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Any time of year is a good time for a good dose of Shinrin-yoku; but, I think, for maximum effect, autumn in Western New York is the best. Shinrin-yoku is the Japanese term for forest therapy. That’s getting therapy by walking in the forest, not therapy for forests. People have been walking in the woods forever; but, I am told, since the 1980s, it’s become a cornerstone of preventive health care and healing in Japanese medicine. Researchers in Japan and South Korea have established what they call a robust body of scientific literature on the health benefits of spending time in the company of trees. I love hiking, so I’d like to believe that walking in the woods can lower your blood pressure, lift your spirits, make you breathe easier, and be less interested in filling your mouth with junk food, your veins with drugs, your lungs with smoke, and your gullet with alcohol. It’s cheaper than Prozac and has fewer side effects than Xanax. In fact, unless you get sprayed by a skunk, eaten by a bear, or a tree falls on you, I can’t think of any side effects at all. If you’re sad, anxious, or confused, taking a walk in the woods should be the first thing you do, before you call a therapist or get a prescription for pills. As a matter of fact, there are studies that support some of those claims. In one such research experiment, volunteers were taken for a walk in the woods, or, alternatively, down a city street. Measurements were taken. The ones who walked in the woods had lower heart rates and blood pressures, reduced stress hormone production, a boosted immune system, and improved overall feelings of wellbeing.
I’ve looked at these articles, but they only cause me to have more questions.
I’ve been walking in the woods all my life. In Connecticut, where I grew up, it’s all woods and I did a lot of walking. I seldom saw the sky, there were so many trees. Was my entire childhood one massive dose of Shinrin-yoku?
Thinking about being a kid, I read all those Grimm Fairy Tales. In every one, the woods is presented as a very dangerous place. Little Red Riding Hood and Hansel and Gretel went for walks in the woods and things didn’t turn out so well. Can you practice Shinrin-yoku when there’s witches and wolves around? Can you do Shinrin-yoku in the wilderness or is it best in safe, cultivated forests that are really gardens with a lot of trees?
There was another time in my life when I made my living in forestry. Was I practicing Shinrin-yoku when I was cutting down the trees?
Does it even have to be the woods that you walk in? Can you get the same effect from a walk on the beach with the ocean waves crashing at your feet? Or on an alpine trail, with mountains all around? For me, there have been times that a stimulating walk down a busy city street, or even on a treadmill, was just what I needed. Do you even have to be walking at all, or can paddling, sitting, reading, or swapping stories with friends around a campfire do it, too?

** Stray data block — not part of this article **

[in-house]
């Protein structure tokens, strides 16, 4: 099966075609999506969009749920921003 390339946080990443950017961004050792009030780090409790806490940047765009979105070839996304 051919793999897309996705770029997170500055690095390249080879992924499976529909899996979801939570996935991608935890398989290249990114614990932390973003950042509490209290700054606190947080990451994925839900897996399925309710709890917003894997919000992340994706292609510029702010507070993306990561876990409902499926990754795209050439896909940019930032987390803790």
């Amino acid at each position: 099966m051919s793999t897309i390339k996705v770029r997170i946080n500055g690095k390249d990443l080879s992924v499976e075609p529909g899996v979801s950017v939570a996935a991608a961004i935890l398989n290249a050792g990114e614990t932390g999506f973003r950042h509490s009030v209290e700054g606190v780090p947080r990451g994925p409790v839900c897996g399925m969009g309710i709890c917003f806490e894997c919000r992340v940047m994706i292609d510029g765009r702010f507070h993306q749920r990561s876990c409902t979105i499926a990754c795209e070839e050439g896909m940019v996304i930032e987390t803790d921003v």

Finally, what’s more effective? Taking a walk in the woods or taking a walk in the woods and calling it Shinrin-yoku?
I think I know the answer to the last one. Shinrin-yoku is not the same as walking in the woods, or living in the woods, or cutting them down, or walking on the beach, in the mountains, or down a street. It’s even better than paddling, sitting, reading or laughing with friends, or roasting marshmallows. It’s more effective because it has what the rest don’t have. It’s got a placebo effect.
Shinrin-yoku, for us, has an exotic name, suggestive of an enigmatic Eastern philosophy. Walking in the woods is, shall I say, pedestrian. Shinrin-yoku is something you do for your health; whereas, walking in the woods may be something you do to get someplace. The strongest dose of Shinrin-yoku occurs when you are deliberate and mindful of being in the woods; but you can walk in the woods and may not even notice a tree. In Japan, you may be given a prescription of Shinrin-yoku from your doctor, so it brings with it all the authority and gravity of the medical establishment. Shinrin-yoku in this country is an alternative medicine, so it lacks the same authority; but, being alternative, it carries with it a sense of rebelliousness and personal conviction. Let’s face it, when you act out of a sense of rebelliousness and personal conviction, you really, really want it to work out. I would submit that those research subjects are enjoying the benefits of Shinrin-yoku because they believe there are benefits of Shinrin-yoku.
That is not to say that Shinrin-yoku is a load of bunk. I can authoritatively say this because the placebo effect is not a load of bunk. The placebo effect is very real, but it’s not without its side effects. There are counter indications to using a placebo. As cheap as it appears, a placebo can be very expensive. It uses up a lot of trust and credibility. Here’s the problem. When you say something has scientific evidence, you better mean it. When you give the authority of science to something that is less rigorous than, say, a fully-randomized controlled trial, you are risking the status of science for something that might in the end be reversed.
The problem with these studies, and any research that fails to control for the placebo effect, is that you don’t really know what you are studying. Is the active ingredient of Shinrin-yoku truly walking in the woods or is it the faith of the participant and the skill of the physician?
If you use the placebo effect too many times, people are going to start to feel manipulated. They’re not going to believe anything you say. What’s worse, if you claim to speak for science, when they stop trusting you, they stop trusting science. When they stop trusting science, well, we already know what we get.
Go for a walk in the woods; but don’t do it because someone says science tells you to and gives it an exotic name. Use your own good sense. Go because you enjoy it.